Effort to drive uptake of blockchain technologies sees solution to integrate enterprise IT security solution
Accenture has teamed up with Thales e-Security to offer a system that will allow organisations wanting to explore blockchain technology, an easy way to integrate enterprise class IT security into the system.
The blockchain tech, developed by Accenture, integrated with Thales Hardware Security Module and aims to tackle key distributed ledger risks for the financial services, government, healthcare and other enterprise sectors.
Last month a new report suggested that blockchain technology had the potential to reduce infrastructure costs by an average of 30 percent for eight of the world’s ten biggest banks. IBM has also predicted the technology will be used by most banks in the future.
Blockchain, most commonly known as the technology underpinning the digital currency Bitcoin, is a highly secure database system which enables an organisation to create a digital ledger of information and share it with multiple parties.
Accenture says that its “patent pending” solution will help simplify the ability of blockchain technology to integrate with the industrial-grade security systems thanks to a “developer-friendly interface between emerging blockchain platforms and widely used hardware security technology”, (in this case nShield HSM developed by Thales).
Specifically Accenture has partnered with Thales, whose hardware is used by most major banks globally to secure records and assets from cybertheft – to develop the solution.
It says that hardware security modules (HSMs) are crypto-processors that securely generate, protect and store digital keys. According to Accenture, keys stored in the Thales HSM architecture cannot be extracted or used except under a highly controlled protocol.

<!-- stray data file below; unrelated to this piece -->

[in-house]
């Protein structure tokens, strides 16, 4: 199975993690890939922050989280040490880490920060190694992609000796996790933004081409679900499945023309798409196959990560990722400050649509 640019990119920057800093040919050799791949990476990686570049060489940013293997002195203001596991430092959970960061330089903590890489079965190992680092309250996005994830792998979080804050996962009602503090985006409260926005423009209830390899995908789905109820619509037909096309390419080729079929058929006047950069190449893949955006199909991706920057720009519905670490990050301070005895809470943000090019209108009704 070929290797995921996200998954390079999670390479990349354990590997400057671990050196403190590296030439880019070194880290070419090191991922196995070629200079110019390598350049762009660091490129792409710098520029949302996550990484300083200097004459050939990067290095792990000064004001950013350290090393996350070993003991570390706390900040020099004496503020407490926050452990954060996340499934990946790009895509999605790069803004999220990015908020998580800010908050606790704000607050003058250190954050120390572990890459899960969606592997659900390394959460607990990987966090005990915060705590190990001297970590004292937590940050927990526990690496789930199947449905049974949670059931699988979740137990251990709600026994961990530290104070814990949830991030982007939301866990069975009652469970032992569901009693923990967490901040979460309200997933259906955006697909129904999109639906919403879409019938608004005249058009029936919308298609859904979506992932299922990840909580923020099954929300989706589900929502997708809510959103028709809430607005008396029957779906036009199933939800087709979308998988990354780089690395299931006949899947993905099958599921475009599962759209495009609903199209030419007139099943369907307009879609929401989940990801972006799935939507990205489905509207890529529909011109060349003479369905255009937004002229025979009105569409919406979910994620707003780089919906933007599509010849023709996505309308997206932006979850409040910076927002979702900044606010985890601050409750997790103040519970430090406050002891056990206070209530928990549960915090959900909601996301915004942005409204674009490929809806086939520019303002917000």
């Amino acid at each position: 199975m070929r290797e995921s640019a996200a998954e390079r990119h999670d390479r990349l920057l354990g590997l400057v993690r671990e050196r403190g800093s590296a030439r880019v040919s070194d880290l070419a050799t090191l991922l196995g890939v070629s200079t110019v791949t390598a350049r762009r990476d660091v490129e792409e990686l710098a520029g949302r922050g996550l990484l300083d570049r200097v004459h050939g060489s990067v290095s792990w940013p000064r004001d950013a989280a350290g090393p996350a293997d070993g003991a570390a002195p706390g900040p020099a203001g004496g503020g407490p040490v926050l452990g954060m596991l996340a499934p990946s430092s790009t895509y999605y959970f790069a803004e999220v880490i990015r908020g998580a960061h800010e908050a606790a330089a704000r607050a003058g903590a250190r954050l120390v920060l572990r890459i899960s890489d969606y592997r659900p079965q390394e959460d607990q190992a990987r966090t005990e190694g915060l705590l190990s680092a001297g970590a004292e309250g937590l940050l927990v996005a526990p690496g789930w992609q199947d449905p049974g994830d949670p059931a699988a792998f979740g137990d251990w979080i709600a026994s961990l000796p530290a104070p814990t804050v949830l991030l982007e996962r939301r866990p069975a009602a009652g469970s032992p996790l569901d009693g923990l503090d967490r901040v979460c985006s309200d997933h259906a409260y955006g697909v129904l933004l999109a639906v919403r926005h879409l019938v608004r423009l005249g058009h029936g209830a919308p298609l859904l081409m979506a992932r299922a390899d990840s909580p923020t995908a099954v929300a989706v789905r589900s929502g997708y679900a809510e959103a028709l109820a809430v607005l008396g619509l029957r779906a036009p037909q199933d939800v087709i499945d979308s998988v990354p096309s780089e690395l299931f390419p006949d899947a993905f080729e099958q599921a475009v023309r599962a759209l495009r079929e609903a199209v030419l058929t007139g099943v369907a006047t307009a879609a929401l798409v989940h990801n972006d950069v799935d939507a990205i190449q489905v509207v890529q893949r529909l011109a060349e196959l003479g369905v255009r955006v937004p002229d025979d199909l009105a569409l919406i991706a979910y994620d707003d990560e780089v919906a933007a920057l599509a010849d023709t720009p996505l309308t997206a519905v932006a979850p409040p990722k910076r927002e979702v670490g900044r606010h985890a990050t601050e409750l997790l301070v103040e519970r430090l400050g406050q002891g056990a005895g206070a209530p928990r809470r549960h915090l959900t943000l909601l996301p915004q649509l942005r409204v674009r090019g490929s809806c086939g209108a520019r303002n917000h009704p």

“Blockchain is quickly maturing across industries and is set to profoundly change how businesses operate,” said Simon Whitehouse, senior MD and head of blockchain technologies at Accenture.
“But current applications cannot meet the high security standards of most mission-critical IT infrastructure,” Whitehouse warned. “That is because the digital keys used to secure and validate messages and transactions historically have proven vulnerable to network attacks.
“Our solution provides the same kind of physical security that banks have relied on for decades to keep money and transaction records safe from cyberthieves,” he added. “It will clear a wider path not only for banks but for governments, insurers, healthcare providers and others to do real-world deployments of blockchain technology.”
Accenture can make this claim as currently, blockchain-based systems typically rely on “cyberwallets” to store digital keys for blockchains.
Unfortunately, most of those keys typically reside on software servers and can thus become vulnerable to network breaches, such as the infamous hack of bitcoin exchange Mt. Gox, which collapsed and entered bankruptcy protection in February 2014.
That Tokyo-based bitcoin exchange filed for bankruptcy after admitting it had lost 850,000 bitcoins, worth $500 million (£226m). It had been targeted repeatedly by hackers, but experts concluded later it was an inside job.
Accenture however says that its solution makes it extremely difficult if not impossible for digital keys to be misappropriated because they are stored in physical isolation from IT networks and “are architected with highly sophisticated, deterministic security mechanisms”.
“In addition, the platform need only be installed once, allowing companies to secure each of their blockchain applications using the same solution – regardless of which blockchain software or application they use – versus crafting a code interface for each solution,” it said.
Blockchain security is obviously a critical need for the technology, especially if its uptake is to find favour among the banking industry.
Late last year the US military revealed its interest in blockchain, as it could applications in a range of weapon platforms including military satellites and nuclear weapons.
Accenture has also previously created a blockchain editing tool, which it argues is vital for the financial services sector and would only be used in “exceptional circumstances”.